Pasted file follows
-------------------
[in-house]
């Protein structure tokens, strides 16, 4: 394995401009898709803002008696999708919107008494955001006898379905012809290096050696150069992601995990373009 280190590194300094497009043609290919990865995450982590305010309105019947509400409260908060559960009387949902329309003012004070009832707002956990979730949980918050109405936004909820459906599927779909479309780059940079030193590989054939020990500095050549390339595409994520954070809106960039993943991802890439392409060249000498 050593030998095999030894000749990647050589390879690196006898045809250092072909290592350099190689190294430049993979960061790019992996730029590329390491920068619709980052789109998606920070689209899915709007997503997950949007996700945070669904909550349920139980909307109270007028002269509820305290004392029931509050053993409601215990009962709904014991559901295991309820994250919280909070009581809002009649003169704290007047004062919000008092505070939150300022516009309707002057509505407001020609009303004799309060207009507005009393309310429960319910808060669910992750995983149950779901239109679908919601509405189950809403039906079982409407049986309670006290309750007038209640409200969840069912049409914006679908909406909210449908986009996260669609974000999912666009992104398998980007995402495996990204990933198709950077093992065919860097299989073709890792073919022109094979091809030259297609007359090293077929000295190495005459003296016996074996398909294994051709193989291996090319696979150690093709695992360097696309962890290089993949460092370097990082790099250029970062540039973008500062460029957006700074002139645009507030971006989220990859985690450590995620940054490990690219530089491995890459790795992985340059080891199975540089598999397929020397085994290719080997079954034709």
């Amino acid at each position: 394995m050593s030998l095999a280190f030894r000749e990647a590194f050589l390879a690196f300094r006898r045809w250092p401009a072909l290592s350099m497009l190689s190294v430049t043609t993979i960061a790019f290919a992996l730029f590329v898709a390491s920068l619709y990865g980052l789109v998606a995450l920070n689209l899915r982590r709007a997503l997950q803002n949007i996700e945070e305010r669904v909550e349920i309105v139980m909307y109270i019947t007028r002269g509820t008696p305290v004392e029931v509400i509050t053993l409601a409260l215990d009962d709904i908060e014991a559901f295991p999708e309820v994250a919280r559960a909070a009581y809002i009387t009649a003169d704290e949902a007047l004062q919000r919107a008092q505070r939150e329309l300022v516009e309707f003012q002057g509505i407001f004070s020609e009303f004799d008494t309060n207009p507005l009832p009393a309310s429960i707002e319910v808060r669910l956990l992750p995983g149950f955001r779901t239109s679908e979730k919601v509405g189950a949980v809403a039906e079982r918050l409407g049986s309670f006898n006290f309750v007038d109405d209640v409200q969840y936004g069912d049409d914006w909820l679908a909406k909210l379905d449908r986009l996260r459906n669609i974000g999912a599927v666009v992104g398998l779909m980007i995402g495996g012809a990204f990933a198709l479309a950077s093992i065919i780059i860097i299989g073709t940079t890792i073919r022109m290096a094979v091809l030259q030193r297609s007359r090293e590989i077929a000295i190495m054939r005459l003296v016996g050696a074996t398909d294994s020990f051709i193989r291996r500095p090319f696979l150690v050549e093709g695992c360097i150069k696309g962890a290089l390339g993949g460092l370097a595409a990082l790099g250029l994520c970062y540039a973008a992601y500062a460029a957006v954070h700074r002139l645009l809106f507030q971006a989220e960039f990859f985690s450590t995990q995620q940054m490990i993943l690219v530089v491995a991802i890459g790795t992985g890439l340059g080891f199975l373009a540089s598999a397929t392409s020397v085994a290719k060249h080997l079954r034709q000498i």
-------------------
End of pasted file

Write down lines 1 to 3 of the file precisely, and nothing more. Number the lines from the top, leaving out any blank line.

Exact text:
[in-house]
């Protein structure tokens, strides 16, 4: 394995401009898709803002008696999708919107008494955001006898379905012809290096050696150069992601995990373009 280190590194300094497009043609290919990865995450982590305010309105019947509400409260908060559960009387949902329309003012004070009832707002956990979730949980918050109405936004909820459906599927779909479309780059940079030193590989054939020990500095050549390339595409994520954070809106960039993943991802890439392409060249000498 050593030998095999030894000749990647050589390879690196006898045809250092072909290592350099190689190294430049993979960061790019992996730029590329390491920068619709980052789109998606920070689209899915709007997503997950949007996700945070669904909550349920139980909307109270007028002269509820305290004392029931509050053993409601215990009962709904014991559901295991309820994250919280909070009581809002009649003169704290007047004062919000008092505070939150300022516009309707002057509505407001020609009303004799309060207009507005009393309310429960319910808060669910992750995983149950779901239109679908919601509405189950809403039906079982409407049986309670006290309750007038209640409200969840069912049409914006679908909406909210449908986009996260669609974000999912666009992104398998980007995402495996990204990933198709950077093992065919860097299989073709890792073919022109094979091809030259297609007359090293077929000295190495005459003296016996074996398909294994051709193989291996090319696979150690093709695992360097696309962890290089993949460092370097990082790099250029970062540039973008500062460029957006700074002139645009507030971006989220990859985690450590995620940054490990690219530089491995890459790795992985340059080891199975540089598999397929020397085994290719080997079954034709």
């Amino acid at each position: 394995m050593s030998l095999a280190f030894r000749e990647a590194f050589l390879a690196f300094r006898r045809w250092p401009a072909l290592s350099m497009l190689s190294v430049t043609t993979i960061a790019f290919a992996l730029f590329v898709a390491s920068l619709y990865g980052l789109v998606a995450l920070n689209l899915r982590r709007a997503l997950q803002n949007i996700e945070e305010r669904v909550e349920i309105v139980m909307y109270i019947t007028r002269g509820t008696p305290v004392e029931v509400i509050t053993l409601a409260l215990d009962d709904i908060e014991a559901f295991p999708e309820v994250a919280r559960a909070a009581y809002i009387t009649a003169d704290e949902a007047l004062q919000r919107a008092q505070r939150e329309l300022v516009e309707f003012q002057g509505i407001f004070s020609e009303f004799d008494t309060n207009p507005l009832p009393a309310s429960i707002e319910v808060r669910l956990l992750p995983g149950f955001r779901t239109s679908e979730k919601v509405g189950a949980v809403a039906e079982r918050l409407g049986s309670f006898n006290f309750v007038d109405d209640v409200q969840y936004g069912d049409d914006w909820l679908a909406k909210l379905d449908r986009l996260r459906n669609i974000g999912a599927v666009v992104g398998l779909m980007i995402g495996g012809a990204f990933a198709l479309a950077s093992i065919i780059i860097i299989g073709t940079t890792i073919r022109m290096a094979v091809l030259q030193r297609s007359r090293e590989i077929a000295i190495m054939r005459l003296v016996g050696a074996t398909d294994s020990f051709i193989r291996r500095p090319f696979l150690v050549e093709g695992c360097i150069k696309g962890a290089l390339g993949g460092l370097a595409a990082l790099g250029l994520c970062y540039a973008a992601y500062a460029a957006v954070h700074r002139l645009l809106f507030q971006a989220e960039f990859f985690s450590t995990q995620q940054m490990i993943l690219v530089v491995a991802i890459g790795t992985g890439l340059g080891f199975l373009a540089s598999a397929t392409s020397v085994a290719k060249h080997l079954r034709q000498i």